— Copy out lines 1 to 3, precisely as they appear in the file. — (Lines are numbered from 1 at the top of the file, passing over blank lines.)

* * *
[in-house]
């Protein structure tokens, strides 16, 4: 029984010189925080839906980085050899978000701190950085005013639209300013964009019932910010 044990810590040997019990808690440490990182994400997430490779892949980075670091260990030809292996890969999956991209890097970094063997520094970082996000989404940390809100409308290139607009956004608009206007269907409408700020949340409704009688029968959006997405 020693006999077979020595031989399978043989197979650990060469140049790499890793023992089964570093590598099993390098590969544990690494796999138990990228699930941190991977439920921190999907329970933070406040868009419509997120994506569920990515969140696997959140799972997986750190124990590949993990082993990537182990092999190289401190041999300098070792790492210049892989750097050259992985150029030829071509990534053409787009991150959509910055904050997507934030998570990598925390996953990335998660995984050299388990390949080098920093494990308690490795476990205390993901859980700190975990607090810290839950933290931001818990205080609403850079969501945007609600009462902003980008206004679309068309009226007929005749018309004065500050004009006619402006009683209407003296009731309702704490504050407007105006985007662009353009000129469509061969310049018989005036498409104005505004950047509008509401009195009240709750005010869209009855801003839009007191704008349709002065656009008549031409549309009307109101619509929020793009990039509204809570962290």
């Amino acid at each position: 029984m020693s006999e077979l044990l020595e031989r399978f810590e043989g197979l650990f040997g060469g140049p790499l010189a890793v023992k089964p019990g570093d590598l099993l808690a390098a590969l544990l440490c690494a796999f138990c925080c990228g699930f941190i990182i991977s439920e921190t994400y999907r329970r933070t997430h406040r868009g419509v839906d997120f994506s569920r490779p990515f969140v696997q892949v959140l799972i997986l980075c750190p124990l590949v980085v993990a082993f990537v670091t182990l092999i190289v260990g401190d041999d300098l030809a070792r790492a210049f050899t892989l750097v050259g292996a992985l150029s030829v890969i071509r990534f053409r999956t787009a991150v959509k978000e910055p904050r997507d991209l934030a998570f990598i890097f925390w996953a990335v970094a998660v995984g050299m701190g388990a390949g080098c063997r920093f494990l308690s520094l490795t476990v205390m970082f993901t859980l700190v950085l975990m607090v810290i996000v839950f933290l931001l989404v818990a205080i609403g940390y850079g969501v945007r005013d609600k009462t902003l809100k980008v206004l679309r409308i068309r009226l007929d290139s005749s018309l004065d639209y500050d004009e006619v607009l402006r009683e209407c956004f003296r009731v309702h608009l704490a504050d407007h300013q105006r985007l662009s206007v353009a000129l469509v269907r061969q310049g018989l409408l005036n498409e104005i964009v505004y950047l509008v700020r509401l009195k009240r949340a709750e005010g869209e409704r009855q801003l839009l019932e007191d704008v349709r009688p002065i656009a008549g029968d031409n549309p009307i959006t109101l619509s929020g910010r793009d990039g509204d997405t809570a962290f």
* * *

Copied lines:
[in-house]
């Protein structure tokens, strides 16, 4: 029984010189925080839906980085050899978000701190950085005013639209300013964009019932910010 044990810590040997019990808690440490990182994400997430490779892949980075670091260990030809292996890969999956991209890097970094063997520094970082996000989404940390809100409308290139607009956004608009206007269907409408700020949340409704009688029968959006997405 020693006999077979020595031989399978043989197979650990060469140049790499890793023992089964570093590598099993390098590969544990690494796999138990990228699930941190991977439920921190999907329970933070406040868009419509997120994506569920990515969140696997959140799972997986750190124990590949993990082993990537182990092999190289401190041999300098070792790492210049892989750097050259992985150029030829071509990534053409787009991150959509910055904050997507934030998570990598925390996953990335998660995984050299388990390949080098920093494990308690490795476990205390993901859980700190975990607090810290839950933290931001818990205080609403850079969501945007609600009462902003980008206004679309068309009226007929005749018309004065500050004009006619402006009683209407003296009731309702704490504050407007105006985007662009353009000129469509061969310049018989005036498409104005505004950047509008509401009195009240709750005010869209009855801003839009007191704008349709002065656009008549031409549309009307109101619509929020793009990039509204809570962290």
């Amino acid at each position: 029984m020693s006999e077979l044990l020595e031989r399978f810590e043989g197979l650990f040997g060469g140049p790499l010189a890793v023992k089964p019990g570093d590598l099993l808690a390098a590969l544990l440490c690494a796999f138990c925080c990228g699930f941190i990182i991977s439920e921190t994400y999907r329970r933070t997430h406040r868009g419509v839906d997120f994506s569920r490779p990515f969140v696997q892949v959140l799972i997986l980075c750190p124990l590949v980085v993990a082993f990537v670091t182990l092999i190289v260990g401190d041999d300098l030809a070792r790492a210049f050899t892989l750097v050259g292996a992985l150029s030829v890969i071509r990534f053409r999956t787009a991150v959509k978000e910055p904050r997507d991209l934030a998570f990598i890097f925390w996953a990335v970094a998660v995984g050299m701190g388990a390949g080098c063997r920093f494990l308690s520094l490795t476990v205390m970082f993901t859980l700190v950085l975990m607090v810290i996000v839950f933290l931001l989404v818990a205080i609403g940390y850079g969501v945007r005013d609600k009462t902003l809100k980008v206004l679309r409308i068309r009226l007929d290139s005749s018309l004065d639209y500050d004009e006619v607009l402006r009683e209407c956004f003296r009731v309702h608009l704490a504050d407007h300013q105006r985007l662009s206007v353009a000129l469509v269907r061969q310049g018989l409408l005036n498409e104005i964009v505004y950047l509008v700020r509401l009195k009240r949340a709750e005010g869209e409704r009855q801003l839009l019932e007191d704008v349709r009688p002065i656009a008549g029968d031409n549309p009307i959006t109101l619509s929020g910010r793009d990039g509204d997405t809570a962290f």